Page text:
Why you may have a tough time finding a cabin when cruising in North America resumes

Feb 27, 2021

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Eager to be aboard one of the very first cruises when cruising resumes in North America? You’ll be lucky if you get a cabin.

When cruise lines initially restart operations out of U.S. ports, presumably later this year, they are likely to only restart with a few ships, each operating at only partial capacity, executives at all the major cruise lines have said. That’ll create a squeeze on the number of available cabins that could make it hard for would-be cruisers to find space.

Indeed, the squeeze could be so sharp that some people who currently have bookings on ships for later this year might find their reservations canceled out from under them due to limited capacity, a top industry executive suggested on Thursday.

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“We’re not going to be able to start (with) all 28 vessels,” Norwegian Cruise Line Holdings president and CEO Frank Del Rio told Wall Street analysts during a conference call to discuss quarterly earnings. “It’s going to be … maybe one (ship launching) a week, something like that, which means that there’s going to be a lot of customers who are booked today who will be displaced.”

It’ll be a situation of “excess bookings, if you will, at the beginning,” Del Rio said.

Del Rio said the displacement of customers with confirmed bookings for the initial period after cruising resumes will take two forms. Some passengers will have their reservations canceled outright and receive a refund. Others will be moved from ships that aren’t yet operating to others that are.

“People will move from the Norwegian Jewel in Alaska to the Norwegian Bliss in Alaska, or they’ll move from the Oceania Riviera in Europe to the Oceania Marina in Europe,” he said.

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Norwegian Cruise Line’s 3,998-passenger Norwegian Encore. (Photo courtesy of Norwegian Cruise Line)

Norwegian Cruise Line Holdings is the parent company of Norwegian Cruise Line as well as sister brands Oceania Cruises and Regent Seven Seas Cruises.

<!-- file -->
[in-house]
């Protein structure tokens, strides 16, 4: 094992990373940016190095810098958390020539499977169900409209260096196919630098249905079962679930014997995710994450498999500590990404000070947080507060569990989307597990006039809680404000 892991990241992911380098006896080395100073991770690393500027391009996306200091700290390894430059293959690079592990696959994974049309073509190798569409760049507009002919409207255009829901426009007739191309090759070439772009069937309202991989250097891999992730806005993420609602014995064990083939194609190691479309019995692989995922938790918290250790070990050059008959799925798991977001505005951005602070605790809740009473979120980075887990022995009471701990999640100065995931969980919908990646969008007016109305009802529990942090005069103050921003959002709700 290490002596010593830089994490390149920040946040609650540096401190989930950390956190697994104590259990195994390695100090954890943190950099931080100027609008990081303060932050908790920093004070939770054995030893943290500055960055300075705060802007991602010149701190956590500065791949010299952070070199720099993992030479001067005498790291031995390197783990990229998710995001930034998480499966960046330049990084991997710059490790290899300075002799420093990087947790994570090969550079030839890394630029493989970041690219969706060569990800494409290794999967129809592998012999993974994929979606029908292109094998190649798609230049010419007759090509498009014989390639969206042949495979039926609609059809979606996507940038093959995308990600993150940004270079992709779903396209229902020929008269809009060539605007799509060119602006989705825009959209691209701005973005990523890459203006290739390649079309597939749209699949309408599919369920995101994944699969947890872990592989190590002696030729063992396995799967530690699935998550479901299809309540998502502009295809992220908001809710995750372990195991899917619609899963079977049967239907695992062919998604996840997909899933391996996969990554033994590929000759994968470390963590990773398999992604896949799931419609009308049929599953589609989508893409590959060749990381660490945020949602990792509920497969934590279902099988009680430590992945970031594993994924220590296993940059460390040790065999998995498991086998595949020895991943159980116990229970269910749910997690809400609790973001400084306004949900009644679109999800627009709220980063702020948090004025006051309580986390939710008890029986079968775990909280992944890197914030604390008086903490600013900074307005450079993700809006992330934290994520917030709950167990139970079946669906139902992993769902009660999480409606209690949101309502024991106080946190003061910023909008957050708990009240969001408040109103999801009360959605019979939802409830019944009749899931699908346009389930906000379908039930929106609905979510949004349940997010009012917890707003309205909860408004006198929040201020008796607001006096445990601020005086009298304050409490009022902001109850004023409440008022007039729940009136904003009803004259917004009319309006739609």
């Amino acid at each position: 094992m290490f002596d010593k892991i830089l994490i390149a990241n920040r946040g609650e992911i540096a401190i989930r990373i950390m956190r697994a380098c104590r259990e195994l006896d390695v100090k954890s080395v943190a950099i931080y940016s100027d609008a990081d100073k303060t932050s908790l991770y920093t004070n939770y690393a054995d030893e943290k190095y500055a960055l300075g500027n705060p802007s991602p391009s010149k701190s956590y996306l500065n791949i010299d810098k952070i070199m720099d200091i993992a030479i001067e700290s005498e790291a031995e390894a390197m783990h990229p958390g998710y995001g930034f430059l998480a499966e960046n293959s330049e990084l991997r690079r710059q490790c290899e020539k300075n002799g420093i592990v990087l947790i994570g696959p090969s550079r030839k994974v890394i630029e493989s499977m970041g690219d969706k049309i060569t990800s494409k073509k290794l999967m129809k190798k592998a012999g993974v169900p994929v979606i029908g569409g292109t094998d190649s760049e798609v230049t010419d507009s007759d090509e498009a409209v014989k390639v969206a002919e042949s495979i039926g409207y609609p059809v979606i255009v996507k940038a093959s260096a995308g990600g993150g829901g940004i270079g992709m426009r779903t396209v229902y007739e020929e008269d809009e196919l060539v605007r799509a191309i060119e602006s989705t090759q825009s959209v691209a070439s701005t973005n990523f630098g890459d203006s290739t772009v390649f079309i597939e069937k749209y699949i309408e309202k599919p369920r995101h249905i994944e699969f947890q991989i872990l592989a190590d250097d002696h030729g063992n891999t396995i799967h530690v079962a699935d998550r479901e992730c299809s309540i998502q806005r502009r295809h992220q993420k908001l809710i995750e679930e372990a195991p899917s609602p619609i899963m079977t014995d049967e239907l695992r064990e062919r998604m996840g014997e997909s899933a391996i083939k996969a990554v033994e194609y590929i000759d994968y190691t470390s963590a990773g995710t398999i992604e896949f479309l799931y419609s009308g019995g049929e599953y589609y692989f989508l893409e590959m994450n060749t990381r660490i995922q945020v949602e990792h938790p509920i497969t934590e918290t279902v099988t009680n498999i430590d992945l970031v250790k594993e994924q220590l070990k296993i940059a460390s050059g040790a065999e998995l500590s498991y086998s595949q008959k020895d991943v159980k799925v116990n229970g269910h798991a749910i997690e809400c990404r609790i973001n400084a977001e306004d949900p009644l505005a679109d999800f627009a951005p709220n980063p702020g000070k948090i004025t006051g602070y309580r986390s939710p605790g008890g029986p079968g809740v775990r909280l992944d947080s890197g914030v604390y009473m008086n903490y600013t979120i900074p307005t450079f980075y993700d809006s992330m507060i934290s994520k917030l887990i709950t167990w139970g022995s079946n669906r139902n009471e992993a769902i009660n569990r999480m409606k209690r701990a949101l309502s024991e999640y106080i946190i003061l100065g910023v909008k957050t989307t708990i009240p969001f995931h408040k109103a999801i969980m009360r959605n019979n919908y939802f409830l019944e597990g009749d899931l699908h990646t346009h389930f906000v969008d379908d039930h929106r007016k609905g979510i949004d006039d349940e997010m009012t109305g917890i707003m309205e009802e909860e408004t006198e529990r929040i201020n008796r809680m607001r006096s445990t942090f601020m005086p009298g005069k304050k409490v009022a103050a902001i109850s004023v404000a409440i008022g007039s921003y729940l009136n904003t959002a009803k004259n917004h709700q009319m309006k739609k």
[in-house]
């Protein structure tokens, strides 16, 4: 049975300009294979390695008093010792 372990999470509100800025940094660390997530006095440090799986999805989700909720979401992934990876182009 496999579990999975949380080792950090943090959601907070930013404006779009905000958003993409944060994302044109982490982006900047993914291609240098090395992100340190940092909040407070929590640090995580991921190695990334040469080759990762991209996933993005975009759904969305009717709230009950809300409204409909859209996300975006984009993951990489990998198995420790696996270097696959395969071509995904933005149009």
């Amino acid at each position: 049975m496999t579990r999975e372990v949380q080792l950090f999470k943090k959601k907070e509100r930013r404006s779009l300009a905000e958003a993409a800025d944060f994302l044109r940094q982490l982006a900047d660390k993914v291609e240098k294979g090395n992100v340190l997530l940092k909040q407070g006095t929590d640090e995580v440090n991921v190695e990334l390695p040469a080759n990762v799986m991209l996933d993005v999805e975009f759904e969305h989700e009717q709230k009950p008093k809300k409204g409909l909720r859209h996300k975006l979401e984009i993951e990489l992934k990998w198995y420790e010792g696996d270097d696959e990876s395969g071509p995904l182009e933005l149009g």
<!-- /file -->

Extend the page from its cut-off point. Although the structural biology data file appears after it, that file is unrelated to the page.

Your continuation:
Del Rio suggested the number of bookings the company has taken for cruises during the third quarter of this year already outstrips the likely supply of cabins that it will have available if cruising has resumed by then.

“We believe that there are enough bookings today (that) if we never took another booking, let’s say, for (the third quarter), assuming a reduced capacity at the start, we don’t have to take any more bookings for (the third quarter),” he said.

As more ships come on line in the months after a cruising restart, the cabin-availability squeeze will ease and fewer customers will be displaced, Del Rio told the analysts. Eventually, the company will hit an equilibrium point where supply catches up with demand.

Related: The ultimate guide to Norwegian Cruise Line

“There’ll be a rebalancing, if you will, at some point, where we do need to start taking more bookings, but my guess is that that will be beginning month three, four (after the restart),” he said.

An initial imbalance between supply and demand for cruises is one reason that pricing for cruises for the second half of this year and into 2022 has remained high.

Echoing comments by Royal Caribbean Group executives earlier in the week, Del Rio said bookings for the coming year currently are “well ahead” of where they normally are for this time of year at prices that are “inline to up mid-single digits,” when excluding the dilutive impact of future cruise certificates.

Del Rio noted that Norwegian Cruise Line Holdings hadn’t yet received guidelines from the U.S. Centers for Disease Control and Prevention (CDC) on how much it would need to curtail capacity on ships when cruising initially resumes. The CDC regulates cruise ships operating out of U.S. ports and is establishing guidelines for how cruise ships will be allowed to return to service.

“For our own internal working purposes, we assume that at the beginning that maximum occupancy will be in the 50% range,” he said. But in theory it could be more or less.

Related: A line-by-line guide to canceled sailings

The initial level of such capacity restrictions could have a significant impact on the initial supply-and-demand situation for cruises when cruising resumes.

Del Rio made the comments in part in response to questions from Wall Street analysts as to just how strong demand was for cruising in the wake of the coronavirus pandemic.

His responses to such questions were upbeat.

“Of all the things we worry about, filling vessels, generating demand just isn’t one of them,” he said in response to a question about demand from a Goldman Sachs analyst. “We don’t have a short-term issue … and longer-term business is better than ever.”

Another question from a Tigress Financial analyst prompted Del Rio to note that 30 million people who expected to cruise over the past year hadn’t been able to do it, creating unprecedented pent-up demand for cruises.

“This is a finite-capacity business. I can’t cruise with 150% occupancy. So there’s going to be a squeeze play here,” he said. “You’ve got less supply. You’ve got pent-up demand. You’ve got people with money in their pocket. I think this is just the making of a boom time for the cruise industry.”

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Featured image courtesy of Norwegian Cruise Line.

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